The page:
Legacy software series — Part 3 — Modernizing legacy software
In this article I’m discussing the risks of modernizing a legacy system and the risks of not modernizing. Furthermore, I write about the approaches that are often applied when modernizing a legacy system.
Risks of modernizing legacy system
Legacy systems seldom have a complete documentation specifying the whole system with all its functions and use cases. In most cases, the documentation is badly out of date or missing completely. Many years of maintenance under different developers and managers can cause the documentation to degrade. Without up-to-date documentation specifying the legacy system, it is hard to create a new system that would function identically to the previous one. Companies have often coupled their legacy software with their business processes. Changing legacy software can cause unpredictable consequences to the business process that relies on it, which in term can cost a lot of money to the company. Replacing legacy system with new one is risky, since the new system can be more expensive than expected and there can be problems with delivering it on time (Sommerville, 2016).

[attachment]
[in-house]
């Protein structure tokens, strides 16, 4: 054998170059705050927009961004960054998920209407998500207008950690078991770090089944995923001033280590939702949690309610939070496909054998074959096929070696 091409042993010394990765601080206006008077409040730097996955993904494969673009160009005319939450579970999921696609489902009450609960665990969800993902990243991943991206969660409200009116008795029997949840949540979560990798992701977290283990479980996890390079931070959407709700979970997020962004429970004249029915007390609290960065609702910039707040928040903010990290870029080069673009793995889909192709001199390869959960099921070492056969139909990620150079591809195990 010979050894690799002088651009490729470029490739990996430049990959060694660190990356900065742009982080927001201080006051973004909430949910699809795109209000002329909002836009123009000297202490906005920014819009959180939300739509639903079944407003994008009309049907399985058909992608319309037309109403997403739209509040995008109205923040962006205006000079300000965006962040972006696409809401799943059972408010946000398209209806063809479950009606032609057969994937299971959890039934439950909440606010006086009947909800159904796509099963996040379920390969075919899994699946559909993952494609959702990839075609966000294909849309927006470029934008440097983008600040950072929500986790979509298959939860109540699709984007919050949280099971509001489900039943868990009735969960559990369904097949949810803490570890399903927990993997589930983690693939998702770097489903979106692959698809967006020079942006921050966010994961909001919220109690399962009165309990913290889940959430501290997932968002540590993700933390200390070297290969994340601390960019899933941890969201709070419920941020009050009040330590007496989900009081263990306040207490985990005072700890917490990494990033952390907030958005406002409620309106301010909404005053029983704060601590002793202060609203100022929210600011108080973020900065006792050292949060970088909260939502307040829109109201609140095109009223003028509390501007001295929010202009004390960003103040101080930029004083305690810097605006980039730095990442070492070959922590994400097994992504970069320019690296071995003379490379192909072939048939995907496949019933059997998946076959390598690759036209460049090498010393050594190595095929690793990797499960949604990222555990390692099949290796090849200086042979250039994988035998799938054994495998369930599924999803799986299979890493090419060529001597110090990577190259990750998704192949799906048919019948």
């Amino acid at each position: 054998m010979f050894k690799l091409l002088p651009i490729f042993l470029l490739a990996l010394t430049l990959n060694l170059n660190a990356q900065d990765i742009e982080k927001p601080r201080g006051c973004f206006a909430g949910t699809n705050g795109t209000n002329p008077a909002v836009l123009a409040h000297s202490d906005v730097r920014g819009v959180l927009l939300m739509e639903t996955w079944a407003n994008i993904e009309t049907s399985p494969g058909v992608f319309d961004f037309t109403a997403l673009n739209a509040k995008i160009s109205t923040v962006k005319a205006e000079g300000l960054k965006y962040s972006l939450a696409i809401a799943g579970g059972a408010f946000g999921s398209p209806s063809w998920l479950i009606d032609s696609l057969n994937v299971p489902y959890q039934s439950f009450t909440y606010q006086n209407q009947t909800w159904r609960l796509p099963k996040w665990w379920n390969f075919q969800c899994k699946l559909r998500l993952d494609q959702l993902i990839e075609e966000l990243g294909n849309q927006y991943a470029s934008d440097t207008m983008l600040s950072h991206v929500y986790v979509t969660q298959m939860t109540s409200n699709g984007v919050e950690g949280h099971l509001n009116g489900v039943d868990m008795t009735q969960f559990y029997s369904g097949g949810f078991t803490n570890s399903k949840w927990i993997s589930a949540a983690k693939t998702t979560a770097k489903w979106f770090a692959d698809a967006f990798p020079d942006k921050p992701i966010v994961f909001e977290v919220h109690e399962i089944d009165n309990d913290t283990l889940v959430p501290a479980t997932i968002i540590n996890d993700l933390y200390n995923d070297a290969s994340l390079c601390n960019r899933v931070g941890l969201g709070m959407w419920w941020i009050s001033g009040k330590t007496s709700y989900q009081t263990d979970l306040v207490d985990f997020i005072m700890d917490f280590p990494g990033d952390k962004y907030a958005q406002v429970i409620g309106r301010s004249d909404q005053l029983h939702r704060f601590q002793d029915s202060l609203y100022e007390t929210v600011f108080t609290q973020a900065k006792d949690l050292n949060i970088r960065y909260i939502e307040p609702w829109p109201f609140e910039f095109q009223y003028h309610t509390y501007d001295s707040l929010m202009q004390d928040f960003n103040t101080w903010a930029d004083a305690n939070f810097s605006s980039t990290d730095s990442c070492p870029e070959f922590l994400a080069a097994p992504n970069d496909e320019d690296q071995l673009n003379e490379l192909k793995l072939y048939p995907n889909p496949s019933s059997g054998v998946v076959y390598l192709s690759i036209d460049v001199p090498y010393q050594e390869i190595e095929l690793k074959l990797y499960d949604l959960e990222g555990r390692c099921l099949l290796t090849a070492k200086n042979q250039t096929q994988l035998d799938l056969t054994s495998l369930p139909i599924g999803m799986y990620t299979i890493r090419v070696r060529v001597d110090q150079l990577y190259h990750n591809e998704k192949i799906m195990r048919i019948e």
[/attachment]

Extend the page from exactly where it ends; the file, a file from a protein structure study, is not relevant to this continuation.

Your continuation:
Risk of staying with legacy system
Sometimes legacy system is not compatible with new software, and it cannot interface with internet or any other modern data transfer protocol. There are can also be too few developers that know old languages or none. Therefore, maintenance needs to be bought from specialized companies, which is expensive (Dogru, et al., 2011).
In some cases, documentation is out of date or completely missing. It might even be that there is no source code. In this case developers need to map out the functionalities of the software and try to create a new system with similar capabilities (Dogru, et al., 2011).
Sometimes the source code of the legacy system may have degraded over the years. It might be collection of programs from different time working together with questionable logic. Furthermore, the code could have been written in a more optimized manner, that new developers do not understand. This is true for the older low level programming languages (Dogru, et al., 2011).
Legacy systems may also have many different data files from different time periods with duplicate data that can be out of date or corrupted. At worst, the databases might not even be compatible with each other. At some point, the cost of maintaining legacy systems will exceed the cost of replacing them with a new system (Dogru, et al., 2011).